See What Happened When Police Tried To Pull Over An Autonomous Car

By Charlene Badasie | Published

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General Motors self-driving Cruise vehicles have been operating as taxis in San Francisco since February. The service has been a hit with locals with no major issues of note. Unfortunately, that changed last week when one autonomous car had a run-in with police. The strange incident, which took place on April 2nd, was captured on camera by onlookers. But the video only gained traction online when publisher Seth Weintraub shared it on his personal Twitter over the weekend.

In the clip, San Francisco police are seen attempting to pull over the autonomous car in the city’s Richmond District. An officer goes up to its window, tries to open the door, and walks back to his cruiser after being unsuccessful. Then the Chevy Bolt-turned-Cruise starts to drive away. But after crossing the traffic intersection, puts its hazards on and pulls over. At this point, the very confused police officers drive up behind it once more. They proceed to get out of their vehicle and hover around the Cruise as they try to figure out what to do next.

Check out the video of San Francisco police officers trying to stop an autonomous car below:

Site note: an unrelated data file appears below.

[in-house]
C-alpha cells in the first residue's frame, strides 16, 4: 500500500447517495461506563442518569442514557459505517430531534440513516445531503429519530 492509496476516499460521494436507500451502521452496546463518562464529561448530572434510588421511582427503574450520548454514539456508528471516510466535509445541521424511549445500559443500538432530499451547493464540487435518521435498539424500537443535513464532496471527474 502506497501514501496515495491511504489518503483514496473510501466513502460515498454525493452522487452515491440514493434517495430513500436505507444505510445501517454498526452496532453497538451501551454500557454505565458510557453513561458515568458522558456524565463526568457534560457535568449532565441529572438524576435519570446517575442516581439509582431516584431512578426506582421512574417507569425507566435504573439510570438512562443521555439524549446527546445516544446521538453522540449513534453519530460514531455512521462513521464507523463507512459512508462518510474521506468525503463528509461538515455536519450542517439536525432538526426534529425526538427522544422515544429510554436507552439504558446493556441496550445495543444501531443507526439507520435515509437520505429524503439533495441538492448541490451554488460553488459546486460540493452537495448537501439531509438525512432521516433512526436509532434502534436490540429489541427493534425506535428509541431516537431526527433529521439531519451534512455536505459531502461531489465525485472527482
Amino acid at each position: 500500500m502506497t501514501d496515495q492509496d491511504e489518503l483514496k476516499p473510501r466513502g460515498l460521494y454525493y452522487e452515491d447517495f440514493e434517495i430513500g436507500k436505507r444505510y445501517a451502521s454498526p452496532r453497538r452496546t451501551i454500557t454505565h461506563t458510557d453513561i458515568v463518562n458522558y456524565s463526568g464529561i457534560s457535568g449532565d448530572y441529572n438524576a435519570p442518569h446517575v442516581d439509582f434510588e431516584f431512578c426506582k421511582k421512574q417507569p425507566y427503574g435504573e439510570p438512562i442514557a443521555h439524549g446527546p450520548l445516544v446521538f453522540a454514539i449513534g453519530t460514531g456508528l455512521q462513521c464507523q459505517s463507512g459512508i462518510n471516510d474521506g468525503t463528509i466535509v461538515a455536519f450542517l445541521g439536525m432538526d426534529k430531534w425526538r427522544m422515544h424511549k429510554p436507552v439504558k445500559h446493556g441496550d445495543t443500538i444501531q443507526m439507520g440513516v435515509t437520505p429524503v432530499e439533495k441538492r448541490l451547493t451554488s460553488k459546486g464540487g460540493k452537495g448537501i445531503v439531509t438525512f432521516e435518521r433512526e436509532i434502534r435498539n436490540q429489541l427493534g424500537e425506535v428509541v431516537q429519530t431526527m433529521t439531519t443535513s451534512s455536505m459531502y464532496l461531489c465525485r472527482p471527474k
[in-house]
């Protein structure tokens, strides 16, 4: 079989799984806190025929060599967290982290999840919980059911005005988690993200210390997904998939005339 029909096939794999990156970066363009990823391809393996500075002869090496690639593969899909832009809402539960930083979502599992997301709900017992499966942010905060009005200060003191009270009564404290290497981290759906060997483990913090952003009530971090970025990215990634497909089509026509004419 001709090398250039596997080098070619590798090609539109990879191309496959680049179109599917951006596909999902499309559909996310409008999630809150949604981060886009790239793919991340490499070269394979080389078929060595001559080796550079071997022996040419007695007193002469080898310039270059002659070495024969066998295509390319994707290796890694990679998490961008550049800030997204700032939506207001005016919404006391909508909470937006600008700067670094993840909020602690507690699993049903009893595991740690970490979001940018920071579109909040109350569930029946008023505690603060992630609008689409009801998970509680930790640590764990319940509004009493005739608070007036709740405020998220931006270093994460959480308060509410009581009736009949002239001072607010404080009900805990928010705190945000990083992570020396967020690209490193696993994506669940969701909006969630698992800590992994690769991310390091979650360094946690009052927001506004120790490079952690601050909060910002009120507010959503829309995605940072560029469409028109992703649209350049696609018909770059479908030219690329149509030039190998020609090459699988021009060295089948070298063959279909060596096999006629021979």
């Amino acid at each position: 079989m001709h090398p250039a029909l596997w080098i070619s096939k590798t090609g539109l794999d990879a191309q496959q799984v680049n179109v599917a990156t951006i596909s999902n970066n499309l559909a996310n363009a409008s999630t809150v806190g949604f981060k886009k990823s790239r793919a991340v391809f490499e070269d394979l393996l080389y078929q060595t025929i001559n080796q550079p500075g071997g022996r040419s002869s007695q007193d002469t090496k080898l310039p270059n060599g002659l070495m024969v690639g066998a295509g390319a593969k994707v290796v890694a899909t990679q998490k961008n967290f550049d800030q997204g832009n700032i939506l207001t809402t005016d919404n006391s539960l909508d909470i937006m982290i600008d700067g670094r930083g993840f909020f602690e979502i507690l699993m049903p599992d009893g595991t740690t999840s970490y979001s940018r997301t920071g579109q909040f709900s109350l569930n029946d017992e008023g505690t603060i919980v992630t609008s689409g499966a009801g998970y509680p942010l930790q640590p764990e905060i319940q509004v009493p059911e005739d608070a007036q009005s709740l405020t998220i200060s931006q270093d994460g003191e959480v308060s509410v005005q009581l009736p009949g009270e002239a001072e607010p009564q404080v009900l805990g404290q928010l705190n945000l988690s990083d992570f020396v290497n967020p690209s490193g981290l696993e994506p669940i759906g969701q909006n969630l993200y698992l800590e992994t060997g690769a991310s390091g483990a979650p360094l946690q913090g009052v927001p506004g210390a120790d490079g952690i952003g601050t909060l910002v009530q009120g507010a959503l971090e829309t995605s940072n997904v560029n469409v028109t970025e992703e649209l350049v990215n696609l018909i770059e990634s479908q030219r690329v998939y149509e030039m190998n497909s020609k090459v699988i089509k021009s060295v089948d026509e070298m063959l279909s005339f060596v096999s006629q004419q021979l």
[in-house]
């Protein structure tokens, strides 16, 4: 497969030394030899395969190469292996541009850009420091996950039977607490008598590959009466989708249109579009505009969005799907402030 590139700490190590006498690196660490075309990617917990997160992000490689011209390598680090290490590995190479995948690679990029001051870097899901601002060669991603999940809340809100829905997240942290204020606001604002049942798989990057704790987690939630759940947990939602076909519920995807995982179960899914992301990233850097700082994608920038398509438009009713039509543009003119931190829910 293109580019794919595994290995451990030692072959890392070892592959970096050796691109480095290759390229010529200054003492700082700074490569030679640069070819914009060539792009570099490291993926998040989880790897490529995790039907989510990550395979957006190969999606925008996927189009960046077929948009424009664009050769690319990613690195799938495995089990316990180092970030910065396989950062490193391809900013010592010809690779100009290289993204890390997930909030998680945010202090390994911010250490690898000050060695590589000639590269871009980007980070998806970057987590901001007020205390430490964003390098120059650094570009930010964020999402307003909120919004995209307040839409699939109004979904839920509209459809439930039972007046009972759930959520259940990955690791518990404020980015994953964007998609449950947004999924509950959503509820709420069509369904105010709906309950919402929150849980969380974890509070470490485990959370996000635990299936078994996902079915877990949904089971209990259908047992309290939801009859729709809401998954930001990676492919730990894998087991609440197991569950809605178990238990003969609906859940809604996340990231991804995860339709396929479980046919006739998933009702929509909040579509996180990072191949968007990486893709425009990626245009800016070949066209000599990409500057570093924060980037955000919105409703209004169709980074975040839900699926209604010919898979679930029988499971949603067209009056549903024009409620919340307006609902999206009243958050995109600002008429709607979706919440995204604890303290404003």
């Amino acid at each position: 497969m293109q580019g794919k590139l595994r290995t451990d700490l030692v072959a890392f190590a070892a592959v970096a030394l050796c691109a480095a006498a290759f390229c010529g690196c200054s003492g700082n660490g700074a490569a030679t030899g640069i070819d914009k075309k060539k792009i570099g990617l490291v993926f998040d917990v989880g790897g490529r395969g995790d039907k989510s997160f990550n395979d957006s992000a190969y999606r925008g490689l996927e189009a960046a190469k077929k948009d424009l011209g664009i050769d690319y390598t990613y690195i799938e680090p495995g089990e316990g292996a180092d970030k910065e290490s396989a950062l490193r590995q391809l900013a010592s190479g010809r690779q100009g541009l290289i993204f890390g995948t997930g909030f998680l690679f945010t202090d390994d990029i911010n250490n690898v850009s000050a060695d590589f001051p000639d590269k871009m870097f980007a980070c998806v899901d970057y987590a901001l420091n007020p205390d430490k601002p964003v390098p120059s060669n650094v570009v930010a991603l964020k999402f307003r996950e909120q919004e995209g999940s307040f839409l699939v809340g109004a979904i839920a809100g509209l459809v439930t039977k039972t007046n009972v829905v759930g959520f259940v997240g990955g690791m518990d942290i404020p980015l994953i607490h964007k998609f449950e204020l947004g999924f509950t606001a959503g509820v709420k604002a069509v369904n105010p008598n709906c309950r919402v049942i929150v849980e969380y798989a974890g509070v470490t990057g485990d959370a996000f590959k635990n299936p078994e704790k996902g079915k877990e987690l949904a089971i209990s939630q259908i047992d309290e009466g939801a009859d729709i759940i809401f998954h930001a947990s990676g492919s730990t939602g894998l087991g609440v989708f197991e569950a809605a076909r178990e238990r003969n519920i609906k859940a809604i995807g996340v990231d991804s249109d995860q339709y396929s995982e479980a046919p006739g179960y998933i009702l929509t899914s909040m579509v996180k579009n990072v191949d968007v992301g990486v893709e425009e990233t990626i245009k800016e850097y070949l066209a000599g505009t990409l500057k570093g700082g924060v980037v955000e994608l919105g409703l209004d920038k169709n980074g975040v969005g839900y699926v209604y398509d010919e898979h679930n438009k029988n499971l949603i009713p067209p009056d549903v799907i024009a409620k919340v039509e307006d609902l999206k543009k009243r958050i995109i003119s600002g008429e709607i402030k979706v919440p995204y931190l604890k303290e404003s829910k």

During the entire three-minute clip, the officers seem unsure of how to deal with the autonomous car. Addressing the situation in an interview with The Verge, Cruise spokesperson Aaron Mclear explained that the Cruise wasn’t trying to escape the law. It was just trying to find a safer location to stop. He also confirmed that the SFPD pulled over the vehicle for not having its headlights on – an issue that has since been fixed by Cruise.

“The vehicle yielded to the police car then pulled over to the nearest safe location for the traffic stop,” Mclear told the publication. The spokesperson added that an officer contacted Cruise personnel and no citation was issued. He also said that Cruise works closely with the San Francisco Police Department on how to interact with their autonomous cars. They also have a dedicated phone number for them to call in situations like this.

The official report from the SFPD confirmed the statement from Cruise. The document explained the events seen in the mini video and stated that officers made contact with the remote operator of the autonomous car. “Upon the officer’s notification, a maintenance team responded to the vehicle’s location and took control of the vehicle. No citation was issued during the traffic stop,” the report via The Verge said.

Cruise is a subsidiary of General Motors and uses LIDAR technology to operate its autonomous cars. Since 2017, the company has been using these vehicles as the preferred mode of transport for its San Francisco-based employees. But the service has only just opened a waiting list to shuttle around the general population. It’s still unclear why the Cruise was driving without its headlights on. The automatic headlights function could have been disabled or failed to detect the darkness. Whatever the reason, since the vehicles are only allowed to operate from 10pm to 6am, it’s a little concerning.